About Vidya Books

My question to these folks was, “Would you teach US history only from British perspectives in US classrooms?” This question was met often with dead silence. Some teachers could not quite get over what a simple question it was, and some attended the same, repeat presentation, at the same conference! Some told me I would not really prosper, since what I was questioning the status quo of power in society. A few people told me that I was being a revolutionary! What I was asking was this: My children had an equal right to non-biased materials about their heritage as any other American; why should my taxes pay for mis-educating the next generation about the heritage of South Asian Americans, born and raised in the US?

I attended the California and the National Council of Social Studies (CCSS & NCSS) conferences, and in 1988/89 and found out about the changes made to the California State History/Social Sciences Frameworks. Yes, there was work to be done, but California seemed ahead of the curve, nationally.

I could go speak in my children’s individual classrooms and schools (and did); I could correct the mis-education in their individual schools (and did), but the problem was bigger than that. Surely, all children, regardless of their heritage, deserved similar help? For me, as much as I could (as any one person can), a society free from colonialism and slavery was the true legacy I wanted to leave for my children.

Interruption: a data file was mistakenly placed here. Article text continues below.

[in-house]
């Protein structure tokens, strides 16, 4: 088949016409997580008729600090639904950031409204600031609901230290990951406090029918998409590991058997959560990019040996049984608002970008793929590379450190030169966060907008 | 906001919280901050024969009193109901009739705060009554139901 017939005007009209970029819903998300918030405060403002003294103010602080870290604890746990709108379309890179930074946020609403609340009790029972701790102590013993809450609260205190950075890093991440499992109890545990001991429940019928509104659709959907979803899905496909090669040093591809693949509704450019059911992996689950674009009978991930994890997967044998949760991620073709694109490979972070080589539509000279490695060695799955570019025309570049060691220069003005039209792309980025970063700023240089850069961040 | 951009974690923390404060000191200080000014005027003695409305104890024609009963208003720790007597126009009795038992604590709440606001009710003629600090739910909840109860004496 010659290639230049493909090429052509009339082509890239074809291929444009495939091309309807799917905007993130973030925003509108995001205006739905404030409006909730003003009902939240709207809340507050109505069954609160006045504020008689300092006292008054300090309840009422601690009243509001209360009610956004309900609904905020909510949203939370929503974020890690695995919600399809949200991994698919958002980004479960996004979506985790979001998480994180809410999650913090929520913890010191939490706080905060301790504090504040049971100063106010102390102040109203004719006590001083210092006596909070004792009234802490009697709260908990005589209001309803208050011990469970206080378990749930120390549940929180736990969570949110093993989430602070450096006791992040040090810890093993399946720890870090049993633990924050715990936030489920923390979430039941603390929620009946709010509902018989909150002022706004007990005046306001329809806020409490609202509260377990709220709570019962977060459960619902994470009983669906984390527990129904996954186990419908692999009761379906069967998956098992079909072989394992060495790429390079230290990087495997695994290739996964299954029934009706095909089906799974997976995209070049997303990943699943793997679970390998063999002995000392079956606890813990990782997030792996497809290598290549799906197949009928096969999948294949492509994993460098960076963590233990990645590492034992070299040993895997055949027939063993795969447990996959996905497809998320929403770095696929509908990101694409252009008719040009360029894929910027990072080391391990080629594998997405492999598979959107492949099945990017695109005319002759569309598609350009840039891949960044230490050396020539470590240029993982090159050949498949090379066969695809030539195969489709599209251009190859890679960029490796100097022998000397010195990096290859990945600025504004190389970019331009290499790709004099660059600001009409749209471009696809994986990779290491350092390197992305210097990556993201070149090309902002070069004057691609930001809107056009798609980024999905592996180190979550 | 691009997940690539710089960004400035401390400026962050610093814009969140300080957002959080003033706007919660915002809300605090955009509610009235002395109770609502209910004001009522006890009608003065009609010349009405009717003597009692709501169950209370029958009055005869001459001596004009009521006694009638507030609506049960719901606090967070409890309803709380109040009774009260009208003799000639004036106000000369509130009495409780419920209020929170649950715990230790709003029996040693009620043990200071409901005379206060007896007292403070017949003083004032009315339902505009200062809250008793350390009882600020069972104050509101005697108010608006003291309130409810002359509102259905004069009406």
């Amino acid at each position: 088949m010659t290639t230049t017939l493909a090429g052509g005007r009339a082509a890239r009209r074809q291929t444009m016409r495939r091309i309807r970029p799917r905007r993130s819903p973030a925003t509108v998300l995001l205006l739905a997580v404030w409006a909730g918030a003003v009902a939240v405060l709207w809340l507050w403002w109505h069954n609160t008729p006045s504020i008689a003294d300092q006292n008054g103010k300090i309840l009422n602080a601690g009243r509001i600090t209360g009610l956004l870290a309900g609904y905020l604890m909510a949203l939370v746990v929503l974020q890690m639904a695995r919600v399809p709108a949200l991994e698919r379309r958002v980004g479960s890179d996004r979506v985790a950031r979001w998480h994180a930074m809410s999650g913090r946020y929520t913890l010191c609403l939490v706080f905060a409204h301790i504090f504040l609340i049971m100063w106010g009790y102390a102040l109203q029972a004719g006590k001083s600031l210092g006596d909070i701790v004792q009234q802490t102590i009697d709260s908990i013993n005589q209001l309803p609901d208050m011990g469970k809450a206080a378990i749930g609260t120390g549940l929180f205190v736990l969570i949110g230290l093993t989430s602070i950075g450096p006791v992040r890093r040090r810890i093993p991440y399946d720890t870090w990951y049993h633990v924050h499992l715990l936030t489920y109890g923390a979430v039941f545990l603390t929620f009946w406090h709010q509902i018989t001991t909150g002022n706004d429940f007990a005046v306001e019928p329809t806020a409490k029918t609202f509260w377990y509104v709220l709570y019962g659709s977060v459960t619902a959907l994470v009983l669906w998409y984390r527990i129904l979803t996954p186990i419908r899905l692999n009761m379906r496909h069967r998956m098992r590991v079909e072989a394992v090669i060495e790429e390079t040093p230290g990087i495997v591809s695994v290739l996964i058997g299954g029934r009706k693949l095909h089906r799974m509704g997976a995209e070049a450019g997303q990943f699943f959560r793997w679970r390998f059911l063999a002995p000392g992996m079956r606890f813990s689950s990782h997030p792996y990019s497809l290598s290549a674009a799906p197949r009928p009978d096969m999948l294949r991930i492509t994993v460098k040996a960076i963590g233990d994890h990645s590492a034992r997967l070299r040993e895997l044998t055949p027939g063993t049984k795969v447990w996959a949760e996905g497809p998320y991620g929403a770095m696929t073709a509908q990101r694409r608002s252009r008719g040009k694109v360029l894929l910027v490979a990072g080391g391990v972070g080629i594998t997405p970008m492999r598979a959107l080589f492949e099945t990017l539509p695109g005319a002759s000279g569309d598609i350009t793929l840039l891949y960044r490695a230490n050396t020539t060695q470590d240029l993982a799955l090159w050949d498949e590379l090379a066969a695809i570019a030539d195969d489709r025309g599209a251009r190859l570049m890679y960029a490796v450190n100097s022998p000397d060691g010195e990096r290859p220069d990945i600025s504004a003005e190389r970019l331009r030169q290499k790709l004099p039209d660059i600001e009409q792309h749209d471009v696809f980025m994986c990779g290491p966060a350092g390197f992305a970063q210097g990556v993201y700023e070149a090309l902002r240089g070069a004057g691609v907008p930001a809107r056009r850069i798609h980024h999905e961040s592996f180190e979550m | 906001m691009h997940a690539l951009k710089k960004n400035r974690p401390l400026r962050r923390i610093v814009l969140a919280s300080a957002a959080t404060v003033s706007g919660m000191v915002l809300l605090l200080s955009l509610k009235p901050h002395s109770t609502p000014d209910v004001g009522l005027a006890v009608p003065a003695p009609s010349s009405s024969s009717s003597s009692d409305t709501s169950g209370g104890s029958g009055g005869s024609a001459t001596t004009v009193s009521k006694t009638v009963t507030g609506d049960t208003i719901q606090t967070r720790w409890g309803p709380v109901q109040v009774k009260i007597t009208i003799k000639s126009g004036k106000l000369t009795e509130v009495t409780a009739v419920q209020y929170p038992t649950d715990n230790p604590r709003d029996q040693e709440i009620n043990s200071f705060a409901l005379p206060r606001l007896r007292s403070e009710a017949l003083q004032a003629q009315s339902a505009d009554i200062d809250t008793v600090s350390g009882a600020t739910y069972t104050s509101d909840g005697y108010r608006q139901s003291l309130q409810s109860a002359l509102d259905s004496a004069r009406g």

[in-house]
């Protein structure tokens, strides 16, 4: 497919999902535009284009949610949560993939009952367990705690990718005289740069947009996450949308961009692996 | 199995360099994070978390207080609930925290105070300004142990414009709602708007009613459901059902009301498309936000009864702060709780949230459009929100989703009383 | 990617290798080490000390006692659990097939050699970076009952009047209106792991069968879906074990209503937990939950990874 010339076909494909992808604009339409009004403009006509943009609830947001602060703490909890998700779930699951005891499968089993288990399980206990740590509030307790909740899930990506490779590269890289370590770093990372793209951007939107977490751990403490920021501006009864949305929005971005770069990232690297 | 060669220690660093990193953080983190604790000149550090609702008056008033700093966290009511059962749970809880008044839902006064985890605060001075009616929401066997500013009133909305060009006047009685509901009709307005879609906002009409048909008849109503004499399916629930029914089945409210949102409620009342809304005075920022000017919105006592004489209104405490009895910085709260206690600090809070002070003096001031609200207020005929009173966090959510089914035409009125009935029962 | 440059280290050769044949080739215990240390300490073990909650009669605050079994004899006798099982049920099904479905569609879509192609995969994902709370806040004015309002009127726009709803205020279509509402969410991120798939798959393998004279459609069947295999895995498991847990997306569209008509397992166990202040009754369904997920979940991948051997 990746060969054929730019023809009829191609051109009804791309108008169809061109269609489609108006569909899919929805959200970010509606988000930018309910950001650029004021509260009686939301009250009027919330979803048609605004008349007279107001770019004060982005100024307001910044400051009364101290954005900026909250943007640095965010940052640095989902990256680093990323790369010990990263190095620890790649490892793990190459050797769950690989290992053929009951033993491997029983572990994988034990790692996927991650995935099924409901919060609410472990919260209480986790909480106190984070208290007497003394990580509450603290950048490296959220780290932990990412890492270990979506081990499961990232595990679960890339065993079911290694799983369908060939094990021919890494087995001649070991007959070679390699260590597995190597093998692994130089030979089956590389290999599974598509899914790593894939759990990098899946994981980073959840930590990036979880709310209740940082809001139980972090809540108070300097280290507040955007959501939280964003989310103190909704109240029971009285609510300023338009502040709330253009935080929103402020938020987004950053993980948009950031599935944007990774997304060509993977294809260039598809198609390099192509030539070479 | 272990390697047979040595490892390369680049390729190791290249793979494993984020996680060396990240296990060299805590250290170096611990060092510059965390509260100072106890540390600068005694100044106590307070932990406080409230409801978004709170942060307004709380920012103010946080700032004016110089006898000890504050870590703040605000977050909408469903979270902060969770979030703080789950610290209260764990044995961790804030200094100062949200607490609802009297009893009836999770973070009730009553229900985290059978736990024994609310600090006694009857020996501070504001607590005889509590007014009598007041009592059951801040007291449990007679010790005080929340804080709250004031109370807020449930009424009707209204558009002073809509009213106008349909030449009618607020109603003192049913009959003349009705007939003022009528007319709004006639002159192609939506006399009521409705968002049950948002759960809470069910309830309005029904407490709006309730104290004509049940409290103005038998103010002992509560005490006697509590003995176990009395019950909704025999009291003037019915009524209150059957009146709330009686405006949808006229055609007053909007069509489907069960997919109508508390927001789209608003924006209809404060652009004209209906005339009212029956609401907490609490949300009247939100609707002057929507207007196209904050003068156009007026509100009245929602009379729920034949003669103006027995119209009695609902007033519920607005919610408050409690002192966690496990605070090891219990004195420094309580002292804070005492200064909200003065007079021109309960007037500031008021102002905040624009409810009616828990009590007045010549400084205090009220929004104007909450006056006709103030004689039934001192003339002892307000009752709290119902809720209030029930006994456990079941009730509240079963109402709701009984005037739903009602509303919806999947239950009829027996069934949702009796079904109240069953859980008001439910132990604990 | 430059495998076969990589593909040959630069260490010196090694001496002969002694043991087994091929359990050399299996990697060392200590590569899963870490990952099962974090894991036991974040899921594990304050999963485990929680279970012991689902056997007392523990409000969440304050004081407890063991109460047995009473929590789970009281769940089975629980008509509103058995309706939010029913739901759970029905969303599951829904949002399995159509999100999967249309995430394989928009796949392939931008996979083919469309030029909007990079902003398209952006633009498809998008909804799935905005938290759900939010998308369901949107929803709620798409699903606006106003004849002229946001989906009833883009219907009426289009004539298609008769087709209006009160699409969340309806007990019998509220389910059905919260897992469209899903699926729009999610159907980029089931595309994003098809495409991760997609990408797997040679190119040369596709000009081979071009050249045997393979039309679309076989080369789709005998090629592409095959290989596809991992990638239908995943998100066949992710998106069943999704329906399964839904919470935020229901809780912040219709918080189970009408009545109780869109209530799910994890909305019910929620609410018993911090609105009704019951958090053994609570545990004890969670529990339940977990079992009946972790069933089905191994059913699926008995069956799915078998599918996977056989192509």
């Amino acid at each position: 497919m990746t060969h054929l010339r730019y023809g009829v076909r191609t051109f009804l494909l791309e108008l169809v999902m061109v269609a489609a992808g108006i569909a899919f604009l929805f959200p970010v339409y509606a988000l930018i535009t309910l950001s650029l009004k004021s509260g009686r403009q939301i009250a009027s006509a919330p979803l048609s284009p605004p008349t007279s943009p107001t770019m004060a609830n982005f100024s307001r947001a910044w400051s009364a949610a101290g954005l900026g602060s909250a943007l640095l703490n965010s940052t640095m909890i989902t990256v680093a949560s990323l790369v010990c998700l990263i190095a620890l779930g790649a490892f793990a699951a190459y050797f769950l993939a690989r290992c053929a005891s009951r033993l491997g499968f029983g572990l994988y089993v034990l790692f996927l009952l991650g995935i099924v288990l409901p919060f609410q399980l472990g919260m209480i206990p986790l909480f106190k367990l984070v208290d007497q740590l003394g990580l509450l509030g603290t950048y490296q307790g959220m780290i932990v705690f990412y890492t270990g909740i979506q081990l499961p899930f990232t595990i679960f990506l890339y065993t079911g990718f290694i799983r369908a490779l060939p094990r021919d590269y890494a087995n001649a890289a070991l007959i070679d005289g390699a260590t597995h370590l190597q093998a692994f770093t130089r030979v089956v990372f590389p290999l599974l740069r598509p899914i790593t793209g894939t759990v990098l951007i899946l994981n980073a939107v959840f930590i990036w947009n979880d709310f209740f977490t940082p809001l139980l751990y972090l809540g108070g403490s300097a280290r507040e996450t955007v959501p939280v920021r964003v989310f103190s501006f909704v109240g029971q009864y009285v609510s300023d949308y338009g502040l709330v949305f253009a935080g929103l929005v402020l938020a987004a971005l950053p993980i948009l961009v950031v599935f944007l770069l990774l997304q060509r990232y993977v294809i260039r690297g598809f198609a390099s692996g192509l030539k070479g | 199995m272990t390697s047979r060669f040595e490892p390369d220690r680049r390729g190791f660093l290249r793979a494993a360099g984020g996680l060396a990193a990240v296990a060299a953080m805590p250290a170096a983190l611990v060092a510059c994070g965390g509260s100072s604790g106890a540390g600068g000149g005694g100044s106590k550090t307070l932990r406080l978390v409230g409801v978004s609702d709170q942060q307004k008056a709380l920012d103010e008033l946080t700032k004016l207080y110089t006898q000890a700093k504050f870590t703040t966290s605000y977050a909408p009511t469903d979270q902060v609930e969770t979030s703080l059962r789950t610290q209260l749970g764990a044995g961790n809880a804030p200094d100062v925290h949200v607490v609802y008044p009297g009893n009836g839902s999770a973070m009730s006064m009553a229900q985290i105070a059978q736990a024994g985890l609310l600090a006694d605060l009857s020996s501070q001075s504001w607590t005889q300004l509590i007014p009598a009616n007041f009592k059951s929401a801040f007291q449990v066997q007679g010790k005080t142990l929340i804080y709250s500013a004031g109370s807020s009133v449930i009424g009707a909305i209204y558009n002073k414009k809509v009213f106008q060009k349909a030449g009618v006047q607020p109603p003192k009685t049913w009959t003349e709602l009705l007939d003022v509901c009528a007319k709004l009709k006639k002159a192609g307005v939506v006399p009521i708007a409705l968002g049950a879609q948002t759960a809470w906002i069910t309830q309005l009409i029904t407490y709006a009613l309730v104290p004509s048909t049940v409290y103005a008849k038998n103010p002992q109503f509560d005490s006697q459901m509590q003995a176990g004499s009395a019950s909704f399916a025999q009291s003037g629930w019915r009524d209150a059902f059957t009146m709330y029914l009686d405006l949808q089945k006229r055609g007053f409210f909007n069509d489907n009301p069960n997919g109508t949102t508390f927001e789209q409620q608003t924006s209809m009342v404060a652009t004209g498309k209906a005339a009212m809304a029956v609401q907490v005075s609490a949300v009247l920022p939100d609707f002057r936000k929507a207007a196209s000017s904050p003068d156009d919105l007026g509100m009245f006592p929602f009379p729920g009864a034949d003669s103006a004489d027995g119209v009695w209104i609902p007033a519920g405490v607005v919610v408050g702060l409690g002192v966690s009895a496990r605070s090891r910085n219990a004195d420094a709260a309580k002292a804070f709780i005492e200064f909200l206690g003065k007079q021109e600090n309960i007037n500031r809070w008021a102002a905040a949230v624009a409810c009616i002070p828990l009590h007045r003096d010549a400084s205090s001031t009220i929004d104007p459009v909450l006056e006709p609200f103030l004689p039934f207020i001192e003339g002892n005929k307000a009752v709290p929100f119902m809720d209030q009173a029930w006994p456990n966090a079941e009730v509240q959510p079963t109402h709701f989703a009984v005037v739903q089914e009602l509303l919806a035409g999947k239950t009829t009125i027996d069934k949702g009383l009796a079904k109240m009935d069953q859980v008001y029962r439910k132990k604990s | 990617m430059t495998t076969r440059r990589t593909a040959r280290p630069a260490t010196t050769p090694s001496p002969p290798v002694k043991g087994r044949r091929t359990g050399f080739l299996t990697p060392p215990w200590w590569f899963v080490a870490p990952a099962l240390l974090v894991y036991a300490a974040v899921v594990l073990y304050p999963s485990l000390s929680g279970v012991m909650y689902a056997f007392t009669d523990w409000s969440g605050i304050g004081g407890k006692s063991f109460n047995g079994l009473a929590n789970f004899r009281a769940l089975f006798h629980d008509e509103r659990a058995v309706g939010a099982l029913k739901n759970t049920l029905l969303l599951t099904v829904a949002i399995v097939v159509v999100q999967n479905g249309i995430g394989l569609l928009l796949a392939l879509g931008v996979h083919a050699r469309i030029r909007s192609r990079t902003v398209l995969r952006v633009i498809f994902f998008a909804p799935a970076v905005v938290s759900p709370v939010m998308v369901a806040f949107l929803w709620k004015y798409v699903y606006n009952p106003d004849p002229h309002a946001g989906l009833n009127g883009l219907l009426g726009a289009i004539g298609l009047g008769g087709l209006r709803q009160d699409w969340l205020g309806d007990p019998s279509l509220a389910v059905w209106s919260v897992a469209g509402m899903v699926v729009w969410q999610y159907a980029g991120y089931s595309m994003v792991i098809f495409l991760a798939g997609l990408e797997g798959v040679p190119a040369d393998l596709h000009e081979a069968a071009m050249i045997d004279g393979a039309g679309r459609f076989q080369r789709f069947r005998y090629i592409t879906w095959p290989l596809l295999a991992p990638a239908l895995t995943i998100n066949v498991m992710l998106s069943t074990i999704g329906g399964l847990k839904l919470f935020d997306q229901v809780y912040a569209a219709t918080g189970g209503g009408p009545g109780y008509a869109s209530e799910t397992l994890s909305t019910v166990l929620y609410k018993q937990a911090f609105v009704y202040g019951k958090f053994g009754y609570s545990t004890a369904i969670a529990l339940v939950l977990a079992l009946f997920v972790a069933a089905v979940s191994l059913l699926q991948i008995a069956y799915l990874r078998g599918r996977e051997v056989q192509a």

At the CCSS I had met the late A. Elgin Heinz, who told me to talk to the SPICE folks at Stanford. I did. It seemed that Asia had been informally divided up (my words) between the local universities, so that Stanford University would cover Japan and China, and UC Berkeley was left to cover India. When I complained to Elgin about what I had found in the materials at UC Berkeley, he asked me why did I not put my outrage to good use? If what I had found was not satisfactory, why didn’t I write, he challenged me. I hesitated. Elgin volunteered to edit, which truly humbled me. In the end, my desire to educate won. So I started to explore writing.

I talked to some publishers. One major educational publisher was willing to explore what I wanted to say, but said they would retain editorial control over my writing. This colonial habit of control over content did not sit well with one educated about colonialism from an early age. I could hear echoes of my civics teacher in high school: ‘don’t ever forget that you are born in a free India; remember that you don’t have to kow-tow to anyone…’ So I started to explore publishing.

In 1991, I started Vidya Books, a niche publishing company, meant to educate students about South Asia from South Asian perspectives. My intent was to self publish materials that I felt were needed for the public schools, tailored to the California State Department of Education’s History/Social Sciences Frameworks. I learned about bar codes and got ISBN’s; I learned about the details of book production and color separations. I published ten history social Studies booklets, some lesson plans for teachers, some posters (all of which won state approval for supplementary materials in California), and an art activities kit.